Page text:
President Trump issued a statement Wednesday evening:
As I have stated many times, a thorough investigation will confirm what we already know—there was no collusion between my campaign and any foreign entity. I look forward to this matter concluding quickly. In the meantime, I will never stop fighting for the people and the issues that matter most to the future of our country.
The decision to appoint Mueller, whose formal title is special counsel, was signed by Rod Rosenstein, who is deputy attorney general but made the appointment as acting attorney general. That’s because Attorney General Jeff Sessions has been forced to recuse himself from the Russia probe, after admitting he failed to disclose meetings with Russian Ambassador Sergey Kislyak to the Senate.
Rosenstein wrote in an order that Mueller is authorized to take over the investigation that Comey confirmed to Congress in a March hearing. That includes “any links and/or coordination between the Russian government and individuals associated with the campaign of President Donald Trump” and “any matters that arose or may arise from directly from the investigation.” It also gives Mueller authority to look into other crimes noted under a statute that establishes the special counsel, “such as perjury, obstruction of justice, destruction of evidence, and intimidation of witnesses; and to conduct appeals arising out of the matter being investigated and/or prosecuted.”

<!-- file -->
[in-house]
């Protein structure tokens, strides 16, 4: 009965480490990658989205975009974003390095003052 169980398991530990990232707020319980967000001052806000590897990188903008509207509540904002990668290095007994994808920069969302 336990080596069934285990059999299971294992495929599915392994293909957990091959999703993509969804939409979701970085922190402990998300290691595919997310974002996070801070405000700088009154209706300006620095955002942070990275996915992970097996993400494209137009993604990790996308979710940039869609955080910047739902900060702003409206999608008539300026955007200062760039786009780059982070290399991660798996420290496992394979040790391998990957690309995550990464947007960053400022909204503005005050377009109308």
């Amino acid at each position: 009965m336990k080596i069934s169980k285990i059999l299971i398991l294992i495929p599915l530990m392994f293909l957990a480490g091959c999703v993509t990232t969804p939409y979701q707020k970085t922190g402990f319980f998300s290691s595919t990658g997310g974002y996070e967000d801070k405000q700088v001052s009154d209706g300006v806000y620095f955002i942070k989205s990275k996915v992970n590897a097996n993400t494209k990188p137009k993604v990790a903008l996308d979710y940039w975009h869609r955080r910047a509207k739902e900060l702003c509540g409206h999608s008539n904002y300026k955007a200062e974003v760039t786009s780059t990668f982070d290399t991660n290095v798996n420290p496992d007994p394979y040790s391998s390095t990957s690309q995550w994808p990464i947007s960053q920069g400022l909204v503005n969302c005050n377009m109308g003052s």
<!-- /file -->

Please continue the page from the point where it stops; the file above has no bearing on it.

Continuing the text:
If he believes it is necessary, Mueller “is authorized to prosecute federal crimes arising from the investigation of these matters.”
Mueller is the second-longest serving director in FBI history. He was appointed by President George W. Bush and then given an unusual additional short term by President Barack Obama. The appointment quickly won praise from observers of the administration.
“It's an excellent choice,” said Benjamin Wittes, a senior fellow at the Brookings Institution and editor of Lawfare. “It's good that he did it. And it's an important first step in salvaging a terrible situation.”
Wittes last week wrote a fiery denunciation of Rosenstein for his role in the Comey firing, and had questioned the deputy attorney general’s honor and independence.
Amy Jeffress, a former counsel to Attorney General Eric Holder, called Mueller “the best choice,” citing his “rock solid integrity” and his smart, no-nonsense approach.
John Q. Barrett, a professor of law at St. John's University and a former associate counsel in the office of the Iran-Contra independent counsel, described Mueller as a "perfect fit."
“He's managed and supervised big, complex investigations, including in the national security area,” said Barrett. “He’s had from the line level, to the highest management level, investigative and prosecutorial roles in his background that are suited for this. He’s attorney-general material, and this job is really a stand in for the attorney general.”